I absolutely loved this book! I am a slow reader and I read this book in only a few hours, it was THAT good. I really enjoyed the mystery, paranormal, and romance combo. Out of all the books that I've read for the 2010 Debut Author Challenge this was definitely my favorite so far. I thought it was really cool how each soul that Violet sensed had an original smell or taste. Getting glimpses into the killer's mind helped pick up the pace of the story for me. It just gave me chills knowing what was happening before Violet did. Derting was also good at keeping me guessing throughout the story. There were a couple of times where I thought I knew what was happening and then I found out I was completely wrong. I love when I have trouble figuring out what is going to happen next in a book. I like when I don't see things coming and just HAVE to continue to read to find out the next twist. I loved watching the interactions between Violet and Jay. I feel like that's how I act when I like guys, playfully hitting one another and teasing the pants off them.

I've never been the type of person to actively seek out a mystery to read, but this book made me want to delve into the genre. I know that it wasn't a strict mystery because there was a lot more going on in the plot, but I felt it was a good introduction for me. I don't usually plug bookstores or online bookstores, but I just discovered that has an e-book version of "The Body Finder" for only $1.99. I'm not sure if this is a sale price, but I just had to share this fantastic deal with you! I can't wait to see what Derting writes next, but according to her website she does have a book coming out in 2011 called "Desires of the Dead". Here is the book trailer for "The Body Finder" that I got off Derting's website.
Save as Draft

March 12, 2010

Review of "Hex Hall"

"Hex Hall"
by Rachel Hawkins


Pub Date: March 3, 2010
Pages: 336

Synopsis: Three years ago, Sophie Mercer discovered that she was a witch. It's gotten her into a few scrapes. Her non-gifted mother has been as supportive as possible, consulting Sophie's estranged father-an elusive European warlock-only when necessary. But when Sophie attracts too much human attention for a prom-night spell gone horribly wrong, it's her dad who decides her punishment: exile to Hex Hall, an isolated reform school for wayward Prodigium, a.k.a. witches, faeries, and shapeshifters. By the end of her first day among fellow freak-teens, Sophie has quite a scorecard: three powerful enemies who look like supermodels, a futile crush on a gorgeous warlock, a creepy tagalong ghost, and a new roommate who happens to be the most hated person and only vampire on campus. Worse, Sophie soon learns that a mysterious predator has been attacking students, and her only friend is the number-one suspect. As a series of blood-curdling mysteries starts to converge, Sophie prepares for the biggest threat of all: an ancient secret society determined to destroy all Prodigium, especially her.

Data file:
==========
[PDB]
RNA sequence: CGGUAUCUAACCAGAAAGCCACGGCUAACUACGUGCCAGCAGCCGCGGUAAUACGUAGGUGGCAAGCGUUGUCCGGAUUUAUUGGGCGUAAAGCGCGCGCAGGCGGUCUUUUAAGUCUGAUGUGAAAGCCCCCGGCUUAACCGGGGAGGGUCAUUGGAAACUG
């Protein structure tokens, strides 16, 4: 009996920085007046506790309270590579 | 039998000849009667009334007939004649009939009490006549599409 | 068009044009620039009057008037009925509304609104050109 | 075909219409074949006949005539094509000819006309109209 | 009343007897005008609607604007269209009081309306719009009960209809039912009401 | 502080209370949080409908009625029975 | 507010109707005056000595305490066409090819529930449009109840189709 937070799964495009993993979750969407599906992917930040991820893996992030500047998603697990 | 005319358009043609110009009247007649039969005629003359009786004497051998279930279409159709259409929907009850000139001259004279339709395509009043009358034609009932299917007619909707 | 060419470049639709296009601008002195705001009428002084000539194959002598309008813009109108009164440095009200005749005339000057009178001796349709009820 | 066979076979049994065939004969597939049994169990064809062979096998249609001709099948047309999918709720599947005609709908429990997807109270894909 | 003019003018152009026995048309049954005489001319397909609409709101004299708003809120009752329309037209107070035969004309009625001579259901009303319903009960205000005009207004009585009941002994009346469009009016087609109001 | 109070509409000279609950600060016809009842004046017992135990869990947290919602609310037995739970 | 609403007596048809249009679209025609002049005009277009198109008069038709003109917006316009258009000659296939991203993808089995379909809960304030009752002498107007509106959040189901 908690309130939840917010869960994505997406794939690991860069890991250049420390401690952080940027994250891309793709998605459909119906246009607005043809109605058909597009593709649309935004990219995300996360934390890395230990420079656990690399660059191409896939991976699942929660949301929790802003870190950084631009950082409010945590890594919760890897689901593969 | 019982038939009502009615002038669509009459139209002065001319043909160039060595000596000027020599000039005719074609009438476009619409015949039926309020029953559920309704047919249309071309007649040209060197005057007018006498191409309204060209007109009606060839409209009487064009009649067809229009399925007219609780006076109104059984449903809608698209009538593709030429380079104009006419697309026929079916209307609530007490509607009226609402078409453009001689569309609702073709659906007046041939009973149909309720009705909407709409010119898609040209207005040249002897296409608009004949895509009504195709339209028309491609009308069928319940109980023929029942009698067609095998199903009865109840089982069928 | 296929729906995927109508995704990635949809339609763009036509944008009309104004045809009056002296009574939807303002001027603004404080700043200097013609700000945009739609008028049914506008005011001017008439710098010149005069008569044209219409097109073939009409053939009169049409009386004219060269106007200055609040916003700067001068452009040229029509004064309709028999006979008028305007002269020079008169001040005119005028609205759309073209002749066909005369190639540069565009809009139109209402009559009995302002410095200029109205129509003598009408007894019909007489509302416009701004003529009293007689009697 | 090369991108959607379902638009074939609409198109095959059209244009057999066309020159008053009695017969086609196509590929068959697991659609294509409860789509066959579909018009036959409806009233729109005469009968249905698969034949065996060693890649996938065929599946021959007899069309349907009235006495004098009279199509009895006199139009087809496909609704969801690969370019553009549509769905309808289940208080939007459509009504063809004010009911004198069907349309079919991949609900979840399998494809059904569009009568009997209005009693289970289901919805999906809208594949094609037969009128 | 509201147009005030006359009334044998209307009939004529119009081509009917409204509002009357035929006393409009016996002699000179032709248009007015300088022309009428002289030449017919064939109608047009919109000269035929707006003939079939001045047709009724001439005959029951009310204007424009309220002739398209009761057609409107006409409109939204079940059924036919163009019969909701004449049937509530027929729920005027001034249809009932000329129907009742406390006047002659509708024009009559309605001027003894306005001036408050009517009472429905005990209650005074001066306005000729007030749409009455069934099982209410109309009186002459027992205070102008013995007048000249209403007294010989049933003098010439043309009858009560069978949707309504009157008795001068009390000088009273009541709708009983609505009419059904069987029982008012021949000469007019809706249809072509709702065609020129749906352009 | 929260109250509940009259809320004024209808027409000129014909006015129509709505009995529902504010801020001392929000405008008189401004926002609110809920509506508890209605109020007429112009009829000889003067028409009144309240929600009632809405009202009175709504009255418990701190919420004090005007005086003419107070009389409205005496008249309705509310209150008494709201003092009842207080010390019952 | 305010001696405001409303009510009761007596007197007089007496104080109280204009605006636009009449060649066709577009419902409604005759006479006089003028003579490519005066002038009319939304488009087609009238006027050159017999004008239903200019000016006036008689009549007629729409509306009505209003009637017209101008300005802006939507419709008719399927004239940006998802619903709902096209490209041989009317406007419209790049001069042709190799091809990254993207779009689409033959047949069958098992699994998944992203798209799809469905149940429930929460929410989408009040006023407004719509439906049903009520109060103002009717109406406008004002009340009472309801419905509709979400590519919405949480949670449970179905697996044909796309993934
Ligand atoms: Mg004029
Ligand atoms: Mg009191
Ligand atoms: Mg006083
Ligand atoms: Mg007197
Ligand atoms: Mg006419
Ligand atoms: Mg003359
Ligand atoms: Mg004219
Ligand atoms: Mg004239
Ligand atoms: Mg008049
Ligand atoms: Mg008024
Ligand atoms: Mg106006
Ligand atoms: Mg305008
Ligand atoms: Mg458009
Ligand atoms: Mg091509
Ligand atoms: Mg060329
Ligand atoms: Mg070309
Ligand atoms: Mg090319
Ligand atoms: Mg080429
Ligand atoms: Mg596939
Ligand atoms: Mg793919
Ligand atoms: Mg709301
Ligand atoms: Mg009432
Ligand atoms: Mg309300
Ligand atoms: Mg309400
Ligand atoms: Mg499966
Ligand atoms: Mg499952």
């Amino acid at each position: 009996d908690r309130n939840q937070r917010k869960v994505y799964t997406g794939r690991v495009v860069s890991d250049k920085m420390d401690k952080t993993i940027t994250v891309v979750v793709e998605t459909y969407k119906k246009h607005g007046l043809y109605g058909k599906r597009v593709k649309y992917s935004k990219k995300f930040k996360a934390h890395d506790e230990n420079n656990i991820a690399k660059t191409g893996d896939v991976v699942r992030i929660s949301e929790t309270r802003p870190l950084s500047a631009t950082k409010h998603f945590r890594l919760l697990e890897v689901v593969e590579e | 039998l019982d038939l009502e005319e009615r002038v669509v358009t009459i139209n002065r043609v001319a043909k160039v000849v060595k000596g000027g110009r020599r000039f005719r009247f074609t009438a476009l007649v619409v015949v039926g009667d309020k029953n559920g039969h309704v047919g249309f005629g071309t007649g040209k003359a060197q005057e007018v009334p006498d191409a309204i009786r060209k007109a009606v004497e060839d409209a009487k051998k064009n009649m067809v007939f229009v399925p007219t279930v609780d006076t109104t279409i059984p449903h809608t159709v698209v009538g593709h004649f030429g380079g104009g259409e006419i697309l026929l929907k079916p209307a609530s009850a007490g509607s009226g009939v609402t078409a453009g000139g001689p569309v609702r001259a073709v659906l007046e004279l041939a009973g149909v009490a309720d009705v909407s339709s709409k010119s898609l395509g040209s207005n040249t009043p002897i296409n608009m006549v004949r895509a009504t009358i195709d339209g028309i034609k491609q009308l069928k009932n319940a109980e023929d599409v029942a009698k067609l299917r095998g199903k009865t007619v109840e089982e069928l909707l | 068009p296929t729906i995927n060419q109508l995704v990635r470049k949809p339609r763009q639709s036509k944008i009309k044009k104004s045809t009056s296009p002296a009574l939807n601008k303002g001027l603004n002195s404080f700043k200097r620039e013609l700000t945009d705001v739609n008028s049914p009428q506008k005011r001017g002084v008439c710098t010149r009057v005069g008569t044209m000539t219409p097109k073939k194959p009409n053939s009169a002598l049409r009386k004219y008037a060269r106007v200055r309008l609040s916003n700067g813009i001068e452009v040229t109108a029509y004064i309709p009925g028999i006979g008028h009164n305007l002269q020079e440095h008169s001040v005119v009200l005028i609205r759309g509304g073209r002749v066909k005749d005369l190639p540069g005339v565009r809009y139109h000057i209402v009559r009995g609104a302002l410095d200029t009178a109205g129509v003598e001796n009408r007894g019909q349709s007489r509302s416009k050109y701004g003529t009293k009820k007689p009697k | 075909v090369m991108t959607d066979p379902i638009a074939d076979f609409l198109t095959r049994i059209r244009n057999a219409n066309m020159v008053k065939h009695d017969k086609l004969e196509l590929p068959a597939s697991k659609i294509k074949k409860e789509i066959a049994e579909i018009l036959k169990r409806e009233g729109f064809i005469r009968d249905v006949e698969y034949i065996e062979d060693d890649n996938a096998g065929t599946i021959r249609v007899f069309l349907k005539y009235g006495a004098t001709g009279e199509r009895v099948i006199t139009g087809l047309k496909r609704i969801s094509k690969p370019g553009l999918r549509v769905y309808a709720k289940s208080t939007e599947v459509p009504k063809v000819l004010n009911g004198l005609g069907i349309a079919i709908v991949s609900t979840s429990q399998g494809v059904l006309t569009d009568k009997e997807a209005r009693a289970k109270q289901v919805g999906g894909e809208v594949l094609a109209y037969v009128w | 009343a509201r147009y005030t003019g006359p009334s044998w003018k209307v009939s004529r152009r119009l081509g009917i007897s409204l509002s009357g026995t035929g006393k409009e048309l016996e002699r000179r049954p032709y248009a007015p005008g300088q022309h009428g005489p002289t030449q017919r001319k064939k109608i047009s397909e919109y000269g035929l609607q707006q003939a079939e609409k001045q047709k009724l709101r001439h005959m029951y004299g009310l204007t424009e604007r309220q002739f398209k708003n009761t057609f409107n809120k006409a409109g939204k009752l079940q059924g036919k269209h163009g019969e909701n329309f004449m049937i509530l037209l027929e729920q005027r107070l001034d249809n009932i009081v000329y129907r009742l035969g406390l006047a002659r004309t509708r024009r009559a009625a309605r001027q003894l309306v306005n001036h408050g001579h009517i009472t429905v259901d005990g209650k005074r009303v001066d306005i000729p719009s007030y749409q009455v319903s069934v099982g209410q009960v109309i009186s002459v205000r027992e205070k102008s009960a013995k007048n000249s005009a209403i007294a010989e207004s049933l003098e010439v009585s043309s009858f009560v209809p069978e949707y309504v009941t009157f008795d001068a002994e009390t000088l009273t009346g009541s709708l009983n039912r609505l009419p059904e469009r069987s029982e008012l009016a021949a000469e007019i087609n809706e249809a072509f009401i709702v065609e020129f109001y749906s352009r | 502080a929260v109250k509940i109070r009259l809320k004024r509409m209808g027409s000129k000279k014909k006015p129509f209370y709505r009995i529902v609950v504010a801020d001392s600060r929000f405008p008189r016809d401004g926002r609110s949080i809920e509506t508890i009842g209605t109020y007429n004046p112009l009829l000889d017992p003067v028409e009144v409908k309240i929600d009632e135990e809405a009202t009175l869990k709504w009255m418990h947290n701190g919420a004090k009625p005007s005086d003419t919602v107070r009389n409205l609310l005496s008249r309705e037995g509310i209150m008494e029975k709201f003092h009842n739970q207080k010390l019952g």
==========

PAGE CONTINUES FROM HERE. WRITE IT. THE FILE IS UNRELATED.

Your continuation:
I thought this book was a lot of fun with great fantastic characters. I read it in only a couple of days because I just couldn't put it down. I really enjoyed Sophie's character, even if I thought she was being a little dense at times. I just felt like reaching into the book and pinching her saying, "Wake up! This is SUCH a bad idea". Sophie has a wonderful sense of humor and a unique voice that hooked me into the story from the beginning. I wasn't sure how I felt about Archer, Sophie’s love interest. He had his moments, but I didn't quite grasp why he was dating Elodie. I hope that he is in the next book because I think he could develop into an interesting character, but right now I don't know how I feel about him. My absolute favorite character in the book was Sophie's roommate Jenna. I have to admit that I love pink so I could relate to Jenna's pink obsession. I just felt she was an interesting character with a lot of spunk.

I can't wait to read the next book in the "Hex Hall" series. Hawkins seems to be taking the next book in a really interesting direction that has potential to be an even more fantastic. It feels weird to predict that the next book will be so awesome, but Hawkins finished the book with some interesting twists that could make it more than just a super fun, but typical supernatural book. It does bother me that there is a black cat on the cover, but there is nothing about animals being a part of the book. Well... other than the shifters, but I don't remember there being a shifter cat in the book. I know this is just being picky, but it seemed unnecessary.